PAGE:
Health care debate no friend to Mitt Romney
Three years ago, Romney was heralded for his innovative effort to institute near-universal health care in his state. But now that the issue has emerged as a partisan fault line and the Massachusetts plan has provided some guidance for Democratic reform efforts, Romney finds himself bruised and on the defensive as the GOP rallies around opposition to President Barack Obama’s plans.
When Romney came to Washington last week to speak to social conservative activists at the annual Value Voters Summit, his potential 2012 GOP rivals chewed him up in front of the same audience over his Massachusetts legacy.
The criticism has forced Romney into the awkward political position of trying to defend his program while at the same time hitting the president for trying to institute a plan with many of the same elements.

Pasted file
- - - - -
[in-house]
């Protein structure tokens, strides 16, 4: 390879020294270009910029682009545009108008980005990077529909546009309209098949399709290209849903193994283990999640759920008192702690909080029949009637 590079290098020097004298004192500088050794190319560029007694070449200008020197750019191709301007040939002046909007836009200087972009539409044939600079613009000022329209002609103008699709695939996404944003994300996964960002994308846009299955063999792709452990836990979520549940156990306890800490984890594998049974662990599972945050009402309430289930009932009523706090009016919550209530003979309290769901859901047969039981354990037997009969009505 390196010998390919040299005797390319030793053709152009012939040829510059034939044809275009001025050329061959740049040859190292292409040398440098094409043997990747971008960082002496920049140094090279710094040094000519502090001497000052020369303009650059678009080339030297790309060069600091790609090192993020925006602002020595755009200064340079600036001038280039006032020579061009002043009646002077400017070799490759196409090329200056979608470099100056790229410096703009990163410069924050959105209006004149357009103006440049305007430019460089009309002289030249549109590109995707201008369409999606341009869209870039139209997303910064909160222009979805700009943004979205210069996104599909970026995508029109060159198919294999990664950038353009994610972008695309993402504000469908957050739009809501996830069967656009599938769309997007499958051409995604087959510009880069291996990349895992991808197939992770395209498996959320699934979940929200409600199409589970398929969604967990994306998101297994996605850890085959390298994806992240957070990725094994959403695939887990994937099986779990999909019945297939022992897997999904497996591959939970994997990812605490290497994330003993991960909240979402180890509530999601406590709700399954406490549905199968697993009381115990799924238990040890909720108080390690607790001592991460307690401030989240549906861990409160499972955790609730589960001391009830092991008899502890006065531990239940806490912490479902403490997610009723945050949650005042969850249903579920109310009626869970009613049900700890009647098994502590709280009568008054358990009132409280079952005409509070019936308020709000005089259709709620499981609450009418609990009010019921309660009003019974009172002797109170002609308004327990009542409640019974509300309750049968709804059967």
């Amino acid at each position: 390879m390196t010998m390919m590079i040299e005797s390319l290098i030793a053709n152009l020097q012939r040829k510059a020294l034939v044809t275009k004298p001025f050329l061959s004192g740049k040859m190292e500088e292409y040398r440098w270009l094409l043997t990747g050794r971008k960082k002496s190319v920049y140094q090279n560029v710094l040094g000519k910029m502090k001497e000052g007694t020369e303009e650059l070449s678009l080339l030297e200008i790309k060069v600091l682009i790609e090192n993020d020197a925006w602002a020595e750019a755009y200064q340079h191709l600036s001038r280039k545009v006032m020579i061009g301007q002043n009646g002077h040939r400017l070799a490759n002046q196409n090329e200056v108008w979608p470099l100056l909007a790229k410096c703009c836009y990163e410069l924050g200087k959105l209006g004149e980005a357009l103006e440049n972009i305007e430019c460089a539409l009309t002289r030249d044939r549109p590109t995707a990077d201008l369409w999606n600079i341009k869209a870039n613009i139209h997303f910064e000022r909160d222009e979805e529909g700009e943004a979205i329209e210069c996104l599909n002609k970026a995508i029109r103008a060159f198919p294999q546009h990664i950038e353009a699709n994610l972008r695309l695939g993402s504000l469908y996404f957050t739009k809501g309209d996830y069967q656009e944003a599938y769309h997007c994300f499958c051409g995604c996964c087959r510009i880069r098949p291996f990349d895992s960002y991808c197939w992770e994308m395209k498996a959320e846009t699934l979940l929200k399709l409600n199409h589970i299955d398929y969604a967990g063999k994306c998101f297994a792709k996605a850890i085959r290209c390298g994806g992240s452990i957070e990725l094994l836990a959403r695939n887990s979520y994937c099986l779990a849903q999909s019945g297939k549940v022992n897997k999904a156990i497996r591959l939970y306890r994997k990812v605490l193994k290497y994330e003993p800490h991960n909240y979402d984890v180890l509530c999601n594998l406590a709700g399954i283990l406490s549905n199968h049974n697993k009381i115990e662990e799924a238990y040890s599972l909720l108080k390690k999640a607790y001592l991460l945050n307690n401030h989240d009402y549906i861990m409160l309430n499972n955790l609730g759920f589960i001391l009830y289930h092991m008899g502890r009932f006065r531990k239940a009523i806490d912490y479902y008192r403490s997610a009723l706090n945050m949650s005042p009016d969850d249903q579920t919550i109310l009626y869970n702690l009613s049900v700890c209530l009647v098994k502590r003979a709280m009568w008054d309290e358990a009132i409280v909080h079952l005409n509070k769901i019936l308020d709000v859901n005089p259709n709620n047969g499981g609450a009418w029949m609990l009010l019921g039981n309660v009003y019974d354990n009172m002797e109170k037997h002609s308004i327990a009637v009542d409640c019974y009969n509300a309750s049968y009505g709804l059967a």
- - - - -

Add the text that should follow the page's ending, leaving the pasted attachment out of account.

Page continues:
During his Value Voters Summit speech, Romney took credit for tackling the issue, but conceded that his solution came up short.
“This Republican worked to reform health care in my own state. Not every feature of our plan is perfect, but the lesson it teaches is this,” Romney said before launching into an attack of the president’s proposal.
“We can get everyone insured, without breaking the bank and without a government option—there is no government insurance in my Massachusetts reform,” he said. “The right answer for health care is not more government, it’s less government.”
The guys over at the Cato Institute have written at length about RomneyCare and how it became the basis for reforms sought by Democrats. They warned that the individual mandate is a tax and how it would increase the cost of health insurance and be a burden on the state budget.
With his frequent position changes (including his recent flip on bailouts), which have earned him the nickname “Multiple Choice Mitt,” and RomneyCare, Mitt Romney is going to have a hard time in 2012.